Evans, JMU hoping that JPJ feels like home in NCAA Tournament - The Daily Progress: Sports

weather
Twitter Facebook RSS Mobile Email
Wednesday, April 23, 2014

Evans, JMU hoping that JPJ feels like home in NCAA Tournament

Print
Font Size:
Default font size
Larger font size

Posted: Saturday, March 19, 2011 11:49 pm | Updated: 3:49 pm, Wed Jan 23, 2013.

James Madison’s Dawn Evans might just feel right at home Sunday afternoon.

The senior superstar, who has led the 11th-seeded Dukes to a second straight NCAA Tournament appearance, just so happens to hold the record for the most points scored in a single game in her team’s first-round venue.

Add that to the fact that hundreds, if not thousands, of JMU fans will make the less-than-an-hour trip over the mountain to Charlottesville to paint the John Paul Jones Arena's seats purple and gold, and Evans and the Dukes (26-7) could give No. 6 Oklahoma a scare at around 2:30 in Sunday's second game at John Paul Jones Arena in the first round of the Women’s NCAA Tournament in the Dayton Regional.

“If there was one place we could play, it would be here,” Evans told reporters before practice at the arena on Saturday. “For JPJ to be 45 minutes away from JMU means a lot to us. We are going to treat it like a home-court game.”

Evans, the nation’s second-leading scorer at 23.2 a contest, dropped a JPJ-record 38 points on Dec. 6, 2009. Just one day later, the child actress who plans to get back into showbiz after basketball, was diagnosed with Focal Segmental Glomerulosclerosis, a kidney disease. A year later, Evans scored a school-record 42 points against the Hoos in Harrisonburg on the night JMU hosted a fundraiser for NephCure, an organization for the cure of Nephrotic Syndrome, which is related to FSGS.

Her senior classmate, Lauren Jiminez, has battled injuries her entire JMU career. The 6-foot-4 center is playing arguably the best basketball of her career of late, including a career-high 31 points on senior day Mar. 2, and is determined to give her team a shot at its first Sweet 16 appearance in 20 years.

“I wouldn’t want to end on a better note,” said Jiminez, who has missed 32 games -- including six this season -- due to injury or illness in her four years at JMU. “We are not just here to be here, we are trying to make some noise.”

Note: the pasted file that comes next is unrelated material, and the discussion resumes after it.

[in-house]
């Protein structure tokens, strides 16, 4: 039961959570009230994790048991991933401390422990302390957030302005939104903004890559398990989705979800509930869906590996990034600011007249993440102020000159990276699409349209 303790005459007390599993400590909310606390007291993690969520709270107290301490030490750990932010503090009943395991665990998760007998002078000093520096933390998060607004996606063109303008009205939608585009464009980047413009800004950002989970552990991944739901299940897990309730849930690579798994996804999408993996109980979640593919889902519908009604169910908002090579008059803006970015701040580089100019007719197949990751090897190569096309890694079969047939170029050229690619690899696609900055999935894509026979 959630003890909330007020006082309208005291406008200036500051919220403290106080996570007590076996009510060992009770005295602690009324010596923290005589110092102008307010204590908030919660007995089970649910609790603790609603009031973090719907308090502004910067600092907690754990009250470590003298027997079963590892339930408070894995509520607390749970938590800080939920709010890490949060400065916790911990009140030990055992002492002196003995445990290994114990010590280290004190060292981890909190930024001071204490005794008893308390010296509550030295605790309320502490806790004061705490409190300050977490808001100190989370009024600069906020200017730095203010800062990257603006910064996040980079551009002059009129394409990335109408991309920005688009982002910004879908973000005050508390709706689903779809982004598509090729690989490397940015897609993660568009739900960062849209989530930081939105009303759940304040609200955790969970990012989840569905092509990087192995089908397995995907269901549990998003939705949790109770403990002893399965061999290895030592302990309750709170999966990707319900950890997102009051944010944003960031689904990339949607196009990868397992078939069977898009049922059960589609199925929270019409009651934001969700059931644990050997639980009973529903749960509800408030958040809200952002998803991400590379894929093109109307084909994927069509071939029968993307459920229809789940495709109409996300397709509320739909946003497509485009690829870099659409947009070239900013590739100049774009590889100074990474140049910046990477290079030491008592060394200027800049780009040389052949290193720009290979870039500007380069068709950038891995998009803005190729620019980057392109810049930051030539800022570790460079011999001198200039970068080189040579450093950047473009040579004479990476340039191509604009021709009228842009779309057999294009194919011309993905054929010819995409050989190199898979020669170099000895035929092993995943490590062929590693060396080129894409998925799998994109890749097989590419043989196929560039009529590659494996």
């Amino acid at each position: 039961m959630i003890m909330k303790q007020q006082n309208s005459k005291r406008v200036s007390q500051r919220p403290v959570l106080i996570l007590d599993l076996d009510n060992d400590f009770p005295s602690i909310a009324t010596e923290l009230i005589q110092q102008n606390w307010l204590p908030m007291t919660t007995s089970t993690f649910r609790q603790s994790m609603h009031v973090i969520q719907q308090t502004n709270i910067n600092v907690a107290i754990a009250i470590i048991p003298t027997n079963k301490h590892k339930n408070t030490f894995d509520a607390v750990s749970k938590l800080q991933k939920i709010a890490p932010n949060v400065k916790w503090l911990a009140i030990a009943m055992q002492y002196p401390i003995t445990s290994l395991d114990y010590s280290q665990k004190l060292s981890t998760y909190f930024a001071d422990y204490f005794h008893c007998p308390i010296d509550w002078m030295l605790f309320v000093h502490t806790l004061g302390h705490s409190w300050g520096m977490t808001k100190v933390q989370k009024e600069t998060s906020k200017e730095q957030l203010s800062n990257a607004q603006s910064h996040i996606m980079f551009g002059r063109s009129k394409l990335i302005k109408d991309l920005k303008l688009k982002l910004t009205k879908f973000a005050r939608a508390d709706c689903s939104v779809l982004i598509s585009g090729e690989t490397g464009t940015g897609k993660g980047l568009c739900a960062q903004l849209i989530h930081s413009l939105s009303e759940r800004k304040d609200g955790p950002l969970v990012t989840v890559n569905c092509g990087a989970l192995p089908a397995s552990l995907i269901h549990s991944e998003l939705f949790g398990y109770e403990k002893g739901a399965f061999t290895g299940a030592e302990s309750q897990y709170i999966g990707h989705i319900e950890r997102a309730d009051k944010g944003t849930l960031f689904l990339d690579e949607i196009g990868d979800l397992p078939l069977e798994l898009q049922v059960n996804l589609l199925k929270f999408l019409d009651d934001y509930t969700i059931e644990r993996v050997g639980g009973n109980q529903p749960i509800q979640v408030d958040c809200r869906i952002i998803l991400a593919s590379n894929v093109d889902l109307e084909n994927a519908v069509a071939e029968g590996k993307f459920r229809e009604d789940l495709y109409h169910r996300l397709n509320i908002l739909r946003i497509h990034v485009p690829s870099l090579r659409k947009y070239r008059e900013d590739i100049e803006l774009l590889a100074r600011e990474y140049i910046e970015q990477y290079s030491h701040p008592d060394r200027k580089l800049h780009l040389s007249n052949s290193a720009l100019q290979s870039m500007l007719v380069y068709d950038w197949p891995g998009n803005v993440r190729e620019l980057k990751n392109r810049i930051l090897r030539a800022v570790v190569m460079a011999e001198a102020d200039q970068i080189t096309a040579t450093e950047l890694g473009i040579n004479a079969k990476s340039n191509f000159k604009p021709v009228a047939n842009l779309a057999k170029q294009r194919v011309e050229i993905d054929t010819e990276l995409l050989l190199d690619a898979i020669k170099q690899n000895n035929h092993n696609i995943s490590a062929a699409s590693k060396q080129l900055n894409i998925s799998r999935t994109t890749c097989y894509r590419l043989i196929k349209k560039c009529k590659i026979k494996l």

When asked how nice it was to have Jiminez at full strength, Evans added: “She is a huge presence on the floor. She helps all of our guards by opening things up. Without her we were missing a lot, and for her to be healthy when it matters most is great.”

Evans holds 40 school records, is JMU's all-time leading scorer, is the CAA's all-time 3-point leader, and has hit over twice as many career 3-pointers (387) as any other player in school history. The Clarksville, Tenn., native was named the CAA player of the year after finishing as runner-up the previous two seasons, then claimed tournament MOP honors as the Dukes won for the second straight year.

“I knew she had crazy range and I know she could create and get to the rim, but I've been incredibly impressed with her ability to pass -- that may be her greatest gift of all,” Oklahoma coach Sherri Coale said of Evans’ game. “She’s a very clever, crafty passer and that makes her extremely dangerous.”

Oklahoma will counter with its own star guard, Danielle Robinson, who was a preseason All-American. The senior floor general leads the Sooners in scoring, assists, and steals, and is one of just three players ever who have scored over 2,000 points, dished out over 700 assists, and come away with over 300 steals (Nancy Lieberman and Virginia legend Dawn Staley are the other two). Robinson, along with Evans, is one of 20 national finalists for the Wooden Award, and the two are very familiar with each other’s game.

“With her range, she really has the ability to change games,” Robinson said of Evans. “Her ability to shoot the ball makes you guard her outside, but she also has the ability to kick to the shooter and drop it down to her post player.

“She is definitely special, it is incredible the numbers she puts up and what she does for her team.”

Robinson is complimented in the backcourt by freshman guard Aaryn Ellenberg, who puts in 16 points a game. The Sooners (21-11) have gone to two straight Final Fours, and will have their work cut out just to advance out of Charlottesville.

JMU coach Kenny Brooks hopes that the support that his team has received around town will continue, and perhaps lead the Dukes to Dayton to play for a region title this time next week.

“We were going through the mall and people were saying, ‘Go Dukes,’” the coach said in Saturday's press conference. “I don't know where they were from -- I didn't ask -- but the fact that they were recognizing that we were here was special for us. It's great to be here and be so close so our fans can travel.”